Prepare notice of meeting
Send over your notice of meeting. When we have this information, we can set up the e-voting module for you. I’d advise managers to schedule a short session with us to go over all of these details before the notice of meeting documents is finalized and sent out to owners.
See how automation increases participation
Once setup is complete, owners will get an introductory email, as well as reminders (up to 10) if they do not send an RSVP or cast votes by certain dates. Each email will contain a link that is unique to every owner (this is done to prevent voter fraud). The link will take them to a secure e-voting portal. From here, owners can read the cover letter for the AGM, download attachments, see meeting details for both in-person and virtual attendance, and RSVP or cast a vote.
Managers have access to the e-voting dashboard before the meeting takes place. The dashboard lets them see how many votes have come in, and how close they are to reaching quorum.
Getting a moderator for your meeting is strongly recommended. If you do, it will be one of the least stressful AGMs you’ve ever attended. All you will need to worry about is the setup for the in-person portion of the meeting. Everything on the virtual side will be handled by the moderator. They will do things like let the chairperson know if any virtual hands are raised, and un-mute participants when it is their turn to talk.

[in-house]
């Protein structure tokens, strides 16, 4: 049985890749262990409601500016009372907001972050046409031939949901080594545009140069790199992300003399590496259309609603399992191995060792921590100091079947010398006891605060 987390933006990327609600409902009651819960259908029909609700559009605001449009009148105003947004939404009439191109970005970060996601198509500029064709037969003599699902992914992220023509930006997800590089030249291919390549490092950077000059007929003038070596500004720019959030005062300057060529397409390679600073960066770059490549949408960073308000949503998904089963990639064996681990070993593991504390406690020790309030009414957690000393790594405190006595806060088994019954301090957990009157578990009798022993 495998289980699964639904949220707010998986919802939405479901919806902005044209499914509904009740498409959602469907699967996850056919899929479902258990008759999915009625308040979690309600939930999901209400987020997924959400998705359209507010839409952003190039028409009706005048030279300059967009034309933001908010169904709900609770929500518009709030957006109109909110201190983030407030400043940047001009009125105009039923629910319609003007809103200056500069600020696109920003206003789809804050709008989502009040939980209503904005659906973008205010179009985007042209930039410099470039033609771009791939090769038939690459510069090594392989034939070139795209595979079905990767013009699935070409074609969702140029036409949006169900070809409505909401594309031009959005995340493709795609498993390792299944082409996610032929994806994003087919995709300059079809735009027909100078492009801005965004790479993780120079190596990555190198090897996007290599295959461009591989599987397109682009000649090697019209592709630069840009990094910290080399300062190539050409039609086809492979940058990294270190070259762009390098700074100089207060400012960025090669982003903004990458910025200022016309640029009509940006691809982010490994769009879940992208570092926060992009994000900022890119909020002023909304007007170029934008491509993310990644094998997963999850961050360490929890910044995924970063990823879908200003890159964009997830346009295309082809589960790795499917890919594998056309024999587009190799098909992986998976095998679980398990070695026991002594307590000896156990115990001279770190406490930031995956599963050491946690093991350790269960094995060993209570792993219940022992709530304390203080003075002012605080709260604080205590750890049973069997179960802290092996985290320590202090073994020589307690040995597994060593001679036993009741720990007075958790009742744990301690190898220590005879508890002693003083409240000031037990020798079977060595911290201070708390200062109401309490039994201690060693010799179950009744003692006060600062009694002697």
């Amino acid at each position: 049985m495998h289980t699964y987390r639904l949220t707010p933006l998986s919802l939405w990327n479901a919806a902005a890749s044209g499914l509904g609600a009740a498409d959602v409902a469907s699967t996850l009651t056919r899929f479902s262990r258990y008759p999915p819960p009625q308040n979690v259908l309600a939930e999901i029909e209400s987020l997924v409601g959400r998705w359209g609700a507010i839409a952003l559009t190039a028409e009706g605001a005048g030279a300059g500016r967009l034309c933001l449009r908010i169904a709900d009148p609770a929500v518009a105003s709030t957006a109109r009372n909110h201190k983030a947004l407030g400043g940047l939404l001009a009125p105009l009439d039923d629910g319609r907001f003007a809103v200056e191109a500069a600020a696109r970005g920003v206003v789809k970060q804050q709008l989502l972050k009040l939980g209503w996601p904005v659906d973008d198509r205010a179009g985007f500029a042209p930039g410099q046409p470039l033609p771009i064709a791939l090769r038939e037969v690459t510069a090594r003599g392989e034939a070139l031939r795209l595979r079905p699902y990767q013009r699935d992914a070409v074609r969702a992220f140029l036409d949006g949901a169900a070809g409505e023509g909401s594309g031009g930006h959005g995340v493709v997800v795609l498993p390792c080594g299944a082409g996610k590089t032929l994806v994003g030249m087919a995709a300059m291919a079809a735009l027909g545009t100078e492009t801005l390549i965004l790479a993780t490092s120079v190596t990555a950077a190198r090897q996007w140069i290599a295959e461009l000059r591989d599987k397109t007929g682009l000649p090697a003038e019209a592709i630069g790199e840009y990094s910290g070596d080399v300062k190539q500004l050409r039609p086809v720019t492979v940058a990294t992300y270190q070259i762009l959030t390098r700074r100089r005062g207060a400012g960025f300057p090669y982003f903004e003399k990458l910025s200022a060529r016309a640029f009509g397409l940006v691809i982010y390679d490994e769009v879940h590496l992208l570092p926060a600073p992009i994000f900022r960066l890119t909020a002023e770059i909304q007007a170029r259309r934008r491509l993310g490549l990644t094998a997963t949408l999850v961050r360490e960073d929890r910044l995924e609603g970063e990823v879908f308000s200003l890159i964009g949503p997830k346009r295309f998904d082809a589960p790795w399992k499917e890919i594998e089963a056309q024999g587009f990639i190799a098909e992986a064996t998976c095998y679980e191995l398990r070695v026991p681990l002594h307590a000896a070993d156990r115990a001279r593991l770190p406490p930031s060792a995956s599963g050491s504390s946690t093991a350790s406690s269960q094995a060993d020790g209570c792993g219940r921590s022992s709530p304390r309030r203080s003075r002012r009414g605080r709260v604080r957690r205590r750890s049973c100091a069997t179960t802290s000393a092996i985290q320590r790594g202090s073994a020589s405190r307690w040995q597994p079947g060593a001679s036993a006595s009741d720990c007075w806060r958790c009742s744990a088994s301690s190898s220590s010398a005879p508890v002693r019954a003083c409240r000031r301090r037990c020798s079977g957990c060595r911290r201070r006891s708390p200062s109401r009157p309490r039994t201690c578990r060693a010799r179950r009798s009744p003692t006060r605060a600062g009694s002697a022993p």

Hybrid meetings give owners more ways to participate in condo business and provide managers with more control over the entire process. There are so many benefits to this model.
Juliette Hunter is a customer success manager at Condo Control who currently holds her General License with the Condominium Authority of Ontario. She previously worked as a commercial and condominium manager, and then held head office roles at multiple condominium management companies. She has a keen understanding of the condo management industry and what types of solutions managers need in order to excel in their roles.